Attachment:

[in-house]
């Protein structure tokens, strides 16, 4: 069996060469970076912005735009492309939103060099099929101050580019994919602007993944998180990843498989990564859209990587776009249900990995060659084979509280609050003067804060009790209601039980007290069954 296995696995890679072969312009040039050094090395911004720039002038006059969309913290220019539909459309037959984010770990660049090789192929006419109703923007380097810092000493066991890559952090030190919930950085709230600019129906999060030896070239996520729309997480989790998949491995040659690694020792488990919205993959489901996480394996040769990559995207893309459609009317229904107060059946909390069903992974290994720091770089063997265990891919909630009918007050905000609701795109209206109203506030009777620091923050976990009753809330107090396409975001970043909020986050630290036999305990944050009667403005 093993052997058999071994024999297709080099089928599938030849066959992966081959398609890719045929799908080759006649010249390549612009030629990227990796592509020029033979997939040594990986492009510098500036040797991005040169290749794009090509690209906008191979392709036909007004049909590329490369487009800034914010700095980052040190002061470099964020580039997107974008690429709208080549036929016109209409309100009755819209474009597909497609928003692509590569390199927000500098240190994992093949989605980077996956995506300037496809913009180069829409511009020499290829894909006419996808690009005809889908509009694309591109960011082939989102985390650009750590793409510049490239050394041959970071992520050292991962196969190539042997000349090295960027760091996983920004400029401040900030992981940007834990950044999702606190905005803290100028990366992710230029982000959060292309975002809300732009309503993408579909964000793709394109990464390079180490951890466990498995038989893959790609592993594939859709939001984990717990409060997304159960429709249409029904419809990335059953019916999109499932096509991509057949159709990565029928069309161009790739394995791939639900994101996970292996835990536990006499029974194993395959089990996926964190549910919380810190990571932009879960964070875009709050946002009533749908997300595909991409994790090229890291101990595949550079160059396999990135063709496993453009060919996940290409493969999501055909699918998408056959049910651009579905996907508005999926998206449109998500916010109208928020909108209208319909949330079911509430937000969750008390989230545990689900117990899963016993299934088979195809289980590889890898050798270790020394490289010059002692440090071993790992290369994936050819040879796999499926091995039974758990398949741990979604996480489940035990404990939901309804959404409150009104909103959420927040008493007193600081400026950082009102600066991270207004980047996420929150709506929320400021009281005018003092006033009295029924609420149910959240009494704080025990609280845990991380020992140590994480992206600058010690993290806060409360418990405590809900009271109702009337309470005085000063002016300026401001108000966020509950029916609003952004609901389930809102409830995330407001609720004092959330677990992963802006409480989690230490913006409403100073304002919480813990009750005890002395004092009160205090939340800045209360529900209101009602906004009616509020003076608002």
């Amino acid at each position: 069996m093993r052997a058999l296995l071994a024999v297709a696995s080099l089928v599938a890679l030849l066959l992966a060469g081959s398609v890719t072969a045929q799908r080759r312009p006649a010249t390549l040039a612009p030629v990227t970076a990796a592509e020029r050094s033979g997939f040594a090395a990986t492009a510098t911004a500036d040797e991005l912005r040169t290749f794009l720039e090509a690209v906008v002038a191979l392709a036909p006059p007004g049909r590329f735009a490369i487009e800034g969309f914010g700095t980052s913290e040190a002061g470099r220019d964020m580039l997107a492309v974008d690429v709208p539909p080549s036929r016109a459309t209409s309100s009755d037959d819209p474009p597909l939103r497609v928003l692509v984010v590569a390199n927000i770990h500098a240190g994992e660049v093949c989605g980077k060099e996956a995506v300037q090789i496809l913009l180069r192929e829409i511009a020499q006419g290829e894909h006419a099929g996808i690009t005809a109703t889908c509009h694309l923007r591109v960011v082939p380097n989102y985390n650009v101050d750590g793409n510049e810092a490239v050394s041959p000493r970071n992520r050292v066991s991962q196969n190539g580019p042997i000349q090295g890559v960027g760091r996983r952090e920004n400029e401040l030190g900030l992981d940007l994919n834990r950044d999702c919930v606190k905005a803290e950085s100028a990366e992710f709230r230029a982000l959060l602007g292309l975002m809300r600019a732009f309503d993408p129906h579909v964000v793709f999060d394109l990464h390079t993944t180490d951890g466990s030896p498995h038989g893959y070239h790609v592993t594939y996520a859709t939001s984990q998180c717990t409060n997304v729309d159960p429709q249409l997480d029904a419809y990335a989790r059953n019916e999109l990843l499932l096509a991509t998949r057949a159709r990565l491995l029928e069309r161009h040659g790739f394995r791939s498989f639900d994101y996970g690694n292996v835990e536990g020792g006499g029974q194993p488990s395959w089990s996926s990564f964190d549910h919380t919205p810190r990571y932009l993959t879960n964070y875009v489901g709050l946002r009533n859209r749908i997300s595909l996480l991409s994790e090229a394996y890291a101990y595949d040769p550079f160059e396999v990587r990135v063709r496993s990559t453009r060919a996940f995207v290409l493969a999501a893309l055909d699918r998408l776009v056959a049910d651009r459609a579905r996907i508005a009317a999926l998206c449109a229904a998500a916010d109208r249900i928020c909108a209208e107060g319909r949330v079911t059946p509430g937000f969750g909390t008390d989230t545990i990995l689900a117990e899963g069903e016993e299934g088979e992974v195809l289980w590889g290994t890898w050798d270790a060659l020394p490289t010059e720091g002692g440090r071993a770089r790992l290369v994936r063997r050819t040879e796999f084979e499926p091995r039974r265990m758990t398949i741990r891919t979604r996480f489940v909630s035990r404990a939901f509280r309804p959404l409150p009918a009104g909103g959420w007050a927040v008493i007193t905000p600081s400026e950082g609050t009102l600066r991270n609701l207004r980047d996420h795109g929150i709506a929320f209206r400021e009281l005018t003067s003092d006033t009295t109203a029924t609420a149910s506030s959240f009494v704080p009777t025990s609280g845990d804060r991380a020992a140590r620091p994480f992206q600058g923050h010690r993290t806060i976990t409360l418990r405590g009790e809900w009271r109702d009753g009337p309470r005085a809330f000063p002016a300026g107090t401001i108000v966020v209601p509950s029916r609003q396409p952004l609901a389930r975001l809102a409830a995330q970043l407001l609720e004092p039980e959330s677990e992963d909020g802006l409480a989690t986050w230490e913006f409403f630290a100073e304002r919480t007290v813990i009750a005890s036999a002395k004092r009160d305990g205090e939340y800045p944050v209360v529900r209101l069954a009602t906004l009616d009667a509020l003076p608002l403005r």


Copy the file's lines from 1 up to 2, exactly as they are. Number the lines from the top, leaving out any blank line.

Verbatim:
[in-house]
């Protein structure tokens, strides 16, 4: 069996060469970076912005735009492309939103060099099929101050580019994919602007993944998180990843498989990564859209990587776009249900990995060659084979509280609050003067804060009790209601039980007290069954 296995696995890679072969312009040039050094090395911004720039002038006059969309913290220019539909459309037959984010770990660049090789192929006419109703923007380097810092000493066991890559952090030190919930950085709230600019129906999060030896070239996520729309997480989790998949491995040659690694020792488990919205993959489901996480394996040769990559995207893309459609009317229904107060059946909390069903992974290994720091770089063997265990891919909630009918007050905000609701795109209206109203506030009777620091923050976990009753809330107090396409975001970043909020986050630290036999305990944050009667403005 093993052997058999071994024999297709080099089928599938030849066959992966081959398609890719045929799908080759006649010249390549612009030629990227990796592509020029033979997939040594990986492009510098500036040797991005040169290749794009090509690209906008191979392709036909007004049909590329490369487009800034914010700095980052040190002061470099964020580039997107974008690429709208080549036929016109209409309100009755819209474009597909497609928003692509590569390199927000500098240190994992093949989605980077996956995506300037496809913009180069829409511009020499290829894909006419996808690009005809889908509009694309591109960011082939989102985390650009750590793409510049490239050394041959970071992520050292991962196969190539042997000349090295960027760091996983920004400029401040900030992981940007834990950044999702606190905005803290100028990366992710230029982000959060292309975002809300732009309503993408579909964000793709394109990464390079180490951890466990498995038989893959790609592993594939859709939001984990717990409060997304159960429709249409029904419809990335059953019916999109499932096509991509057949159709990565029928069309161009790739394995791939639900994101996970292996835990536990006499029974194993395959089990996926964190549910919380810190990571932009879960964070875009709050946002009533749908997300595909991409994790090229890291101990595949550079160059396999990135063709496993453009060919996940290409493969999501055909699918998408056959049910651009579905996907508005999926998206449109998500916010109208928020909108209208319909949330079911509430937000969750008390989230545990689900117990899963016993299934088979195809289980590889890898050798270790020394490289010059002692440090071993790992290369994936050819040879796999499926091995039974758990398949741990979604996480489940035990404990939901309804959404409150009104909103959420927040008493007193600081400026950082009102600066991270207004980047996420929150709506929320400021009281005018003092006033009295029924609420149910959240009494704080025990609280845990991380020992140590994480992206600058010690993290806060409360418990405590809900009271109702009337309470005085000063002016300026401001108000966020509950029916609003952004609901389930809102409830995330407001609720004092959330677990992963802006409480989690230490913006409403100073304002919480813990009750005890002395004092009160205090939340800045209360529900209101009602906004009616509020003076608002």